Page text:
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RECORD NUMBER: 40 OF 40

OLS Field Name OLS Field Data
Main Title Transport, transformation and fate of endocrine disruptors : potential areas of exposure research /
Author Vallero, Daniel A.
CORP Author Environmental Protection Agency, Research Triangle Park, NC. National Exposure Research Lab.
Publisher U.S. Environmental Protection Agency, National Exposure Research Laboratory,
Year Published 1996
Report Number EPA/600/A-96/124
Stock Number PB97-117980
OCLC Number 728100198
Subjects Animal behavior--Endocrine aspects. ; Human behavior--Endocrine aspects. ; Endocrine toxicology. ; Reproduction--Endocrine aspects.
Additional Subjects Air pollution effects(Humans) ; Heavy metals ; Endocrine system ; Risk assessment ; Organic compounds ; Degradation ; Ecological concentration ; Environmental transport ; Environmental exposure pathway ; Public health ; Health hazards ; Endocrine disease ; Metabolism ; Ecosystems ; Environmental fate
Internet Access
Description Access URL
http://nepis.epa.gov/Exe/ZyPDF.cgi?Dockey=9100RRMJ.PDF
Holdings
Library Call Number Additional Info Location Last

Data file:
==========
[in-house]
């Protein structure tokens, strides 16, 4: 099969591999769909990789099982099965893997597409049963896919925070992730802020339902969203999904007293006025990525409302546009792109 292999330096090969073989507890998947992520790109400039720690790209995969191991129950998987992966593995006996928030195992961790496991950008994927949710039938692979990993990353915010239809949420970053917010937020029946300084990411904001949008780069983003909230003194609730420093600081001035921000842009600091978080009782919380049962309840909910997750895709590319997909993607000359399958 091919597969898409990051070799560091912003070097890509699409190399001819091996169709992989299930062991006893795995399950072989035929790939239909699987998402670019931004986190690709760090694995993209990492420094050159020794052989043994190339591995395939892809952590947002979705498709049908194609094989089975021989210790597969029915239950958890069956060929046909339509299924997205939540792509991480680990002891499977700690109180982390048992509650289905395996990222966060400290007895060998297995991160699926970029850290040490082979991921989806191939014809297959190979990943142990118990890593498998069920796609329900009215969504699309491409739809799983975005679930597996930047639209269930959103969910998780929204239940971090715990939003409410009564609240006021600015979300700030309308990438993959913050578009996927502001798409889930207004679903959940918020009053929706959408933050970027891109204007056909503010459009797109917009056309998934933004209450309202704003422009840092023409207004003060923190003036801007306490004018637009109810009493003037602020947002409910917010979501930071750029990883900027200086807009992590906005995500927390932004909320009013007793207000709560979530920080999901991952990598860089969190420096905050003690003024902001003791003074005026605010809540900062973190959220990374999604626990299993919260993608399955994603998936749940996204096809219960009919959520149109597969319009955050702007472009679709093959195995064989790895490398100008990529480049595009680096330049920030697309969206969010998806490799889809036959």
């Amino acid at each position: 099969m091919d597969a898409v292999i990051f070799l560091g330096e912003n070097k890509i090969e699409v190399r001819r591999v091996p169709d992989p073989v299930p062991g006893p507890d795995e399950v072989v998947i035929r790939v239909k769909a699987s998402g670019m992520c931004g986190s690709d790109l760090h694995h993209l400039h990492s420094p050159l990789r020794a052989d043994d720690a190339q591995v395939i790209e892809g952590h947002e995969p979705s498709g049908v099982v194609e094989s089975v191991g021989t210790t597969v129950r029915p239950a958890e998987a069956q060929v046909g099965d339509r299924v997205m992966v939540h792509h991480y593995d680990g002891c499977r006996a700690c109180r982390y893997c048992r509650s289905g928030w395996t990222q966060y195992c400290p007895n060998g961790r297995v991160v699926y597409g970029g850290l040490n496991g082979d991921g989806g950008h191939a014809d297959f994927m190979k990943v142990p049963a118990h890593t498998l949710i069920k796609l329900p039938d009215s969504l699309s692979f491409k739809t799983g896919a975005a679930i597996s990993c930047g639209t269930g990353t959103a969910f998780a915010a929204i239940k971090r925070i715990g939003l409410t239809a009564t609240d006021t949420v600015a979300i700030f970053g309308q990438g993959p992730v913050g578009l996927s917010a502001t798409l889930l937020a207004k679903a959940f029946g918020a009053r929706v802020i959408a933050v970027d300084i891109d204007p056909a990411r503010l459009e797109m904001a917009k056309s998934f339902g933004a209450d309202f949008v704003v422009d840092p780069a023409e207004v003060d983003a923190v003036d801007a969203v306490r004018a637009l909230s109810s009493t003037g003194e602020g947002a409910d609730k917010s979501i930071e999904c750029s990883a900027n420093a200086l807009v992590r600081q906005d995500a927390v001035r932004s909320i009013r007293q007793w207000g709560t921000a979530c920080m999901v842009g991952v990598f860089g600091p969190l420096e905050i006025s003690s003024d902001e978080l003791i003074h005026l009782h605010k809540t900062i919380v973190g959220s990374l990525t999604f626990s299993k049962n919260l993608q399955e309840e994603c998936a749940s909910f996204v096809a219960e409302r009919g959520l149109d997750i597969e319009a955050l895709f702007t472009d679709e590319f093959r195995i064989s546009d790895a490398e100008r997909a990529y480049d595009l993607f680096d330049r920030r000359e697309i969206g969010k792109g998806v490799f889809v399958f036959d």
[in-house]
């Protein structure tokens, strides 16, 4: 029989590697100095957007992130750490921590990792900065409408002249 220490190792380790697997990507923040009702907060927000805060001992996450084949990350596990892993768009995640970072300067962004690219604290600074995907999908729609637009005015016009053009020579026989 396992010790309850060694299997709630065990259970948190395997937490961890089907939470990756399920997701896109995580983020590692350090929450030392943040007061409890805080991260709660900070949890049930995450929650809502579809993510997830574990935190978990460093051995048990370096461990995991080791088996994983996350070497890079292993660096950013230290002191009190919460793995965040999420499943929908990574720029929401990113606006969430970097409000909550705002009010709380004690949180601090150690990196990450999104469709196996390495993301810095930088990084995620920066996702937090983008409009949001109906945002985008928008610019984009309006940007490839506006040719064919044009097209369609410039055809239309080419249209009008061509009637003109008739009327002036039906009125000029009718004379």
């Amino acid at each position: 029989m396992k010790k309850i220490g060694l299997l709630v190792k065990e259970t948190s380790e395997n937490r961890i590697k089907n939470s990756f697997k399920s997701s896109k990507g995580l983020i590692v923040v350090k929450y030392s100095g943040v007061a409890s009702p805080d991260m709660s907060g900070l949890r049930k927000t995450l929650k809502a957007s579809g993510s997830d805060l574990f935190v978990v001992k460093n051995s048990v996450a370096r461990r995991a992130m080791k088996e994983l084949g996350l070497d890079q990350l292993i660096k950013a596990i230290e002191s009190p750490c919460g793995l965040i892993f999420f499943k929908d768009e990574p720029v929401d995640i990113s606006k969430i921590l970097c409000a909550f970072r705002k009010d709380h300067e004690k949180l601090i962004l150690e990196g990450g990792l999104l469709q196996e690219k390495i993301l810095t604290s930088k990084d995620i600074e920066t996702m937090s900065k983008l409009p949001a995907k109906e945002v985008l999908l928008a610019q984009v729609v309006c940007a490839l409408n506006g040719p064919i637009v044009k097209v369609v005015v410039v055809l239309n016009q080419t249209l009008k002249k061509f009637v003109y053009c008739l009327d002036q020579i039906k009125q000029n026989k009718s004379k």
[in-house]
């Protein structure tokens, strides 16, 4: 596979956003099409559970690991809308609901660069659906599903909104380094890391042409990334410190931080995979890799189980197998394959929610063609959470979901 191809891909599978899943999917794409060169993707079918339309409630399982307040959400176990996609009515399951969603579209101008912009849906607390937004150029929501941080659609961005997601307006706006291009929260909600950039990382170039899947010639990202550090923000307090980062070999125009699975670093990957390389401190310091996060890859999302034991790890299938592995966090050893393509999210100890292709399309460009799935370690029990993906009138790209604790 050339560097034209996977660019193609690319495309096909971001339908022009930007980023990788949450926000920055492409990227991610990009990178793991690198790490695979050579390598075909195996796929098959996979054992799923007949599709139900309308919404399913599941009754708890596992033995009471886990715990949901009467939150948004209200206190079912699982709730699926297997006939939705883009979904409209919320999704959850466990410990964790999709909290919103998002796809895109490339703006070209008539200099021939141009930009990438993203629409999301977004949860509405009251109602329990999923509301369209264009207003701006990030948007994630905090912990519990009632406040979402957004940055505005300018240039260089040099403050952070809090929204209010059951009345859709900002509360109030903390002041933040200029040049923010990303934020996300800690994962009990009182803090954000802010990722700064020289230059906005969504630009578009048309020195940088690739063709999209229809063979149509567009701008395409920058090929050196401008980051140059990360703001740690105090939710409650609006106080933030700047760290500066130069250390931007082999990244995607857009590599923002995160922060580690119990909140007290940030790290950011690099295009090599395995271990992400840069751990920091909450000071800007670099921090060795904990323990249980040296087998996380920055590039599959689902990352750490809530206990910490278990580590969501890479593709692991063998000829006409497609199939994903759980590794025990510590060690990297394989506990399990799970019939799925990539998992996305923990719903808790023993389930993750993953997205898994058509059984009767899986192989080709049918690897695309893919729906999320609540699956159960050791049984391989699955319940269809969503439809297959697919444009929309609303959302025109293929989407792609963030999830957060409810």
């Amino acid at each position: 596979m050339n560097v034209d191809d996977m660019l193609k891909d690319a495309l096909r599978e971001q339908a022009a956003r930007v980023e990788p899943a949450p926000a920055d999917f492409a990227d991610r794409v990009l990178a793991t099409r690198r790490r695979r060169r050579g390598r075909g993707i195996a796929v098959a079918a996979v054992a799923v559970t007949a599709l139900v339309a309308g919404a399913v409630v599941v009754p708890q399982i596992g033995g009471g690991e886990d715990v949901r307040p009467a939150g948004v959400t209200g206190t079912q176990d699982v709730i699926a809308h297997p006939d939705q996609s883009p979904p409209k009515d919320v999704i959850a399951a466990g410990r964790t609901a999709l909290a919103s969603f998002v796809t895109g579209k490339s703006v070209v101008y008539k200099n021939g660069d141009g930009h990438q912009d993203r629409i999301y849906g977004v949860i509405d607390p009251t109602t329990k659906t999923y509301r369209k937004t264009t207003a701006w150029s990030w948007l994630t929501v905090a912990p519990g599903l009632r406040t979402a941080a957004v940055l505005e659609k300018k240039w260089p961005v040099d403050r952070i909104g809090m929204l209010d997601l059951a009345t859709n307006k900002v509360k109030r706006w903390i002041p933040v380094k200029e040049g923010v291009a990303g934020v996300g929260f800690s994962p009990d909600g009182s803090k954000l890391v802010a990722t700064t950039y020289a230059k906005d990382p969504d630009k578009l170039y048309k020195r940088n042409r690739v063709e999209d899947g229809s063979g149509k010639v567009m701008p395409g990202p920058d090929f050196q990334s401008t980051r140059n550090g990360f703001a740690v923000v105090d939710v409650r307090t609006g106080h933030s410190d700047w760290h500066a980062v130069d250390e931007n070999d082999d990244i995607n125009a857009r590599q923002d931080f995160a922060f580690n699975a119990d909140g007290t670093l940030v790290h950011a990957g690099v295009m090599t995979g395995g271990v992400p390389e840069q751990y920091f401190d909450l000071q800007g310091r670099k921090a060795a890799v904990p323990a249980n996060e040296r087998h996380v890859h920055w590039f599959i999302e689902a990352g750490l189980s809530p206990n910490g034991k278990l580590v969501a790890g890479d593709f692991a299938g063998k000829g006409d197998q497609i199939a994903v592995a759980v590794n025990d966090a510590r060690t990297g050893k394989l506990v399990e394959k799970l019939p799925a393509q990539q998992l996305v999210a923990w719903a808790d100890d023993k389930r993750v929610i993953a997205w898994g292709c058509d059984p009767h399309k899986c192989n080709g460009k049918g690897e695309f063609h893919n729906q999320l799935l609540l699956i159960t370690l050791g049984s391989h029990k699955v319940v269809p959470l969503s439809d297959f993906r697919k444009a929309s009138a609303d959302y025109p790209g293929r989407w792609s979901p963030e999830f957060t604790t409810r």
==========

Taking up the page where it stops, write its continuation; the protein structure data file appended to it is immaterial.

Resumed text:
Modified
Checkout
Status
ESAD  EPA 600-A-96-124 Region 10 Library/Seattle,WA 06/07/2011
NTIS  PB97-117980 Most EPA libraries have a fiche copy filed under the call number shown. Check with individual libraries about paper copy. NTIS 02/22/1997
Collation [12] p. : ill., charts ; 28 cm.
Abstract
A growing number of studies suggest that several persistant organic pollutants (POPs) and some organic forms of heavy metals, such as those listed recently by the Inter-Organizational Program for the Sound Management of Chemicals, appear to mimic or to disrupt hormonal mechanisms in humans and wildlife. EPA is exploring methods and models to measure and to predict exposure to these substances. This paper addresses a number of approaches the Agency may take to conduct exposure research of endocrine disrupting compounds within the Agency's risk assessment framework.
Notes
"PB97-117980." "EPA/600/A-96/124." Caption title. Includes bibliographical references.
Contents Notes
A growing number of studies suggest that several persistent organic pollutants and some organic forms of heavy metals, such as those listed recently by the Inter-Organizational Program for the Sound Management of Chemicals, appear to mimic or disrupt hormonal mechanisms in humans and wildlife. EPA is exploring methods and models to measure and to predict exposures to these substances. This paper addresses a number of approaches the Agency may take to conduct exposure research of endocrine disrupting compounds within the Agency's risk assessment framework.